On the other hand, the healthcare business – there's something developing now called telemedicine so instead of going to see a doctor, you can do the doctor on your iPhone or your Xiaomi phone. And you'll just have your medical appointment there. If you need to go to a hospital or a laboratory for tests, then you'll go, but a lot of treatment will be recommended by doctors.
There will be all kinds of opportunities in the greater healthcare space. There'll be continual innovations in computer science and the way that technology generally will be applied. So it's very exciting areas for expansion and for younger entrepreneurs. And then there'll be some that will be tough.
Question: Except for China and Iran, COVID-19 has yet to hit most emerging market economies to the extent it has impacted Europe and the US. Will it trigger new emerging market crisis?
With the emerging markets countries, there are some very interesting things that one would expect to happen.
Those countries sometimes borrow in very hard currency. And if their economies get weak because the world goes into recession, it's going to be really hard for them because a lot of those emerging markets countries, not all but a lot, sell raw materials to countries like China, where China needs those natural resources to power their economy.
If countries around the world are growing much, much slower, then it makes it very difficult for an emerging markets country. And if they own money in hard currency that they borrowed, their own currency will get weaker as a result of weak economies. And so it should be a tough time for emerging markets’ economies.
Interestingly, some of those economies aren't having much problem with COVID-19 and nobody knows why. And others, for example, like Brazil, are having major issues, but countries like Myanmar or Cambodia, they're hardly having any.
And this varies around the world much more than with the more mature countries like China, US and Europe, Singapore, Australia. So I think we have to see whether there's a COVID problem across the board for the emerging markets like there has been for the developed world.
Question: In a post-pandemic economy, do you expect to see more capital flow into the emerging market economies such as China? Or to more mature markets, such as the US and Europe?
China is very interesting because it's not really an emerging market economy. It's emerged. Everybody in the world knows, China has emerged.
For most emerging markets economies, it will be some time before they find a bottom where you'll really want to put money because they become very dependent on their exports to the developing world, including China. And to the extent that the recovery is real fast, then it's doubly hard for these emerging markets economies. So you can make a mistake of being too early in terms of investing in those areas.
Question: You just launched your book in China – What It Takes. What do you hope people will learn from reading it? In what ways is it applicable to the current environment?
Well, in terms of my book, I'm really happy. It's getting a great reception in China because it was written for people who are like the Chinese, written for people all around the world, but they have to be people who are motivated. People who want to improve themselves. People who want to do things. People who want to make things better or more efficient. People with a vision. People who aren't scared to start new things when they’re completely new like entrepreneurs or there are new things within a company, new products, new areas, new geographies, anything where you're trying to make something better would benefit from What It Takes, my book.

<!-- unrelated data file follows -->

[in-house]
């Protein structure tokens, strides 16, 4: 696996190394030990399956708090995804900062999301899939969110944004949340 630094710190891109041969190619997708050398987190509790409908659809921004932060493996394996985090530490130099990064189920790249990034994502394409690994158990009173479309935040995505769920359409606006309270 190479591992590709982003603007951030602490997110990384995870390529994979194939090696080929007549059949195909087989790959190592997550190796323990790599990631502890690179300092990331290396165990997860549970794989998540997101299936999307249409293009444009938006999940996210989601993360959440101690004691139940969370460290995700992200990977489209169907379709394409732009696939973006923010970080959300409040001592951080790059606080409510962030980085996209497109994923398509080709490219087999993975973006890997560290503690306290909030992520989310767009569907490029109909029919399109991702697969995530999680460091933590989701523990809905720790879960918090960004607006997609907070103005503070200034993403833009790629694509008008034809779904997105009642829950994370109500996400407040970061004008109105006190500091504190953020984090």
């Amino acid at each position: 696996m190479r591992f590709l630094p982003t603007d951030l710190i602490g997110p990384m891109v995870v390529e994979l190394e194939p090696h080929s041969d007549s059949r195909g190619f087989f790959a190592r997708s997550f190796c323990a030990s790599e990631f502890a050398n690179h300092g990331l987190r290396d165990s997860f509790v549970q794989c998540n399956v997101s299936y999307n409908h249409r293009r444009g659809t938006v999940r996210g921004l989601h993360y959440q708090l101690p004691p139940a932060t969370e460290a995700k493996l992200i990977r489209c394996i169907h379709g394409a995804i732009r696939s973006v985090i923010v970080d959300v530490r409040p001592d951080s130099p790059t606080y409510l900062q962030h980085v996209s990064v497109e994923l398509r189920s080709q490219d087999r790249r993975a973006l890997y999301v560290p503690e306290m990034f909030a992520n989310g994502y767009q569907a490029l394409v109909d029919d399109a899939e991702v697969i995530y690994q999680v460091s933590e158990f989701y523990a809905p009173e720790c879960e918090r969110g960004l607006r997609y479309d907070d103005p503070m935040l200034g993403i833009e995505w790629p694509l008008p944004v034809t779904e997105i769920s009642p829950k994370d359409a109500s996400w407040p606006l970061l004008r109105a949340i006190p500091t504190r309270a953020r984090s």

It's very good coming out of an unfortunate economic time because people become overly cautious. They become somewhat timid. And it's at a time like that where you have to look around and say objectively, where are things happening? What should I be doing? What will work in this new world? And you have to think carefully, because in the book I describe only so many things you can do.
There are some remarkable and amazing Chinese companies that have just been created, some in the last five years, some in the last 10 years, or an old company in China. Could be 20 years old. So people have created these remarkable companies with a vision and drive. And one of the great things about China is that people work at least as hard as any other place in the world, and they do it for a sustained period of time. So if you have a great idea and you figured out how to do it and you have a certain amount of charm where you can attract capital, you can create something wonderful.
Remember, there are more billionaires in China than any other place in the world. And 40 years ago, the average person had an income of only $300 a year, which I guess now is somewhere around 2,000 yuan a year. To have more billionaires than any other country.
And so this book will help you find your way at a time where a lot of people are uncertain and tentative. So here it is. If I were you, I would buy it. And I would read it. It's actually quite funny, which most people find surprising. It's like a thriller. It reads very quickly. So people tend to recommend it.
If you're somebody my age, you’d recommend it to your children. If you're my children's age, they’d recommend it to their children because everybody learns and somebody has to be a teacher.
I wrote the book so that I could help people avoid the mistakes that I've made in my career. Nobody gets it all right. It doesn't work that way, whether it's me or you. The key is how you learn from those mistakes and relaunch or change what you're doing.
And so I recommend the book to you. It took me a long time to write it. I'm pleased with it and I'm glad it's been so well accepted in China.